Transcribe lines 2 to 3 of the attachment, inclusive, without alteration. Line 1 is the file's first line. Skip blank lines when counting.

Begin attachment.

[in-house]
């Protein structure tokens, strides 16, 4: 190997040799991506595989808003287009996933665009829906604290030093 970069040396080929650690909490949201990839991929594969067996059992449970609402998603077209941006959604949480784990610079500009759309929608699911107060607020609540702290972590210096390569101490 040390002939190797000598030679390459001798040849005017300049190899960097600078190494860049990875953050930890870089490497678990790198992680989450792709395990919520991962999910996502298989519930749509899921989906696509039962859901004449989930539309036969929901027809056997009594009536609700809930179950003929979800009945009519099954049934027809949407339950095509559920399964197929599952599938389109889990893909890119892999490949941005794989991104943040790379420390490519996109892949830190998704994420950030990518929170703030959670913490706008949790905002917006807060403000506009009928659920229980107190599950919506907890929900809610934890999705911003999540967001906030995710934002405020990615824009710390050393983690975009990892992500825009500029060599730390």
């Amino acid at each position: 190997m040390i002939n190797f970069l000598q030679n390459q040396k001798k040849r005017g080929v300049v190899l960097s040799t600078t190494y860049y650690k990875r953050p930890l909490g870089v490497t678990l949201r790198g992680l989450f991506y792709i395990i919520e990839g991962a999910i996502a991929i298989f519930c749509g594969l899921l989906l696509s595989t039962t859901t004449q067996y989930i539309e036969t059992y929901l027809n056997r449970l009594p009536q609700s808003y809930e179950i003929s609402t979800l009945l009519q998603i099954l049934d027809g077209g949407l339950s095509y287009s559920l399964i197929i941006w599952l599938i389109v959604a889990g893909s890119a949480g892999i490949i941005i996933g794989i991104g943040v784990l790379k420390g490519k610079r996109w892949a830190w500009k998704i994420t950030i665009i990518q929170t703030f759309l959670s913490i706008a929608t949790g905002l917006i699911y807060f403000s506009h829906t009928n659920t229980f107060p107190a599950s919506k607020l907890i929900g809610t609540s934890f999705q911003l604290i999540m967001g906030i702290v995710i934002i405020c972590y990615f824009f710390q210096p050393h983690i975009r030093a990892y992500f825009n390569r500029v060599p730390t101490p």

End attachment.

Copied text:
């Protein structure tokens, strides 16, 4: 190997040799991506595989808003287009996933665009829906604290030093 970069040396080929650690909490949201990839991929594969067996059992449970609402998603077209941006959604949480784990610079500009759309929608699911107060607020609540702290972590210096390569101490 040390002939190797000598030679390459001798040849005017300049190899960097600078190494860049990875953050930890870089490497678990790198992680989450792709395990919520991962999910996502298989519930749509899921989906696509039962859901004449989930539309036969929901027809056997009594009536609700809930179950003929979800009945009519099954049934027809949407339950095509559920399964197929599952599938389109889990893909890119892999490949941005794989991104943040790379420390490519996109892949830190998704994420950030990518929170703030959670913490706008949790905002917006807060403000506009009928659920229980107190599950919506907890929900809610934890999705911003999540967001906030995710934002405020990615824009710390050393983690975009990892992500825009500029060599730390």
């Amino acid at each position: 190997m040390i002939n190797f970069l000598q030679n390459q040396k001798k040849r005017g080929v300049v190899l960097s040799t600078t190494y860049y650690k990875r953050p930890l909490g870089v490497t678990l949201r790198g992680l989450f991506y792709i395990i919520e990839g991962a999910i996502a991929i298989f519930c749509g594969l899921l989906l696509s595989t039962t859901t004449q067996y989930i539309e036969t059992y929901l027809n056997r449970l009594p009536q609700s808003y809930e179950i003929s609402t979800l009945l009519q998603i099954l049934d027809g077209g949407l339950s095509y287009s559920l399964i197929i941006w599952l599938i389109v959604a889990g893909s890119a949480g892999i490949i941005i996933g794989i991104g943040v784990l790379k420390g490519k610079r996109w892949a830190w500009k998704i994420t950030i665009i990518q929170t703030f759309l959670s913490i706008a929608t949790g905002l917006i699911y807060f403000s506009h829906t009928n659920t229980f107060p107190a599950s919506k607020l907890i929900g809610t609540s934890f999705q911003l604290i999540m967001g906030i702290v995710i934002i405020c972590y990615f824009f710390q210096p050393h983690i975009r030093a990892y992500f825009n390569r500029v060599p730390t101490p």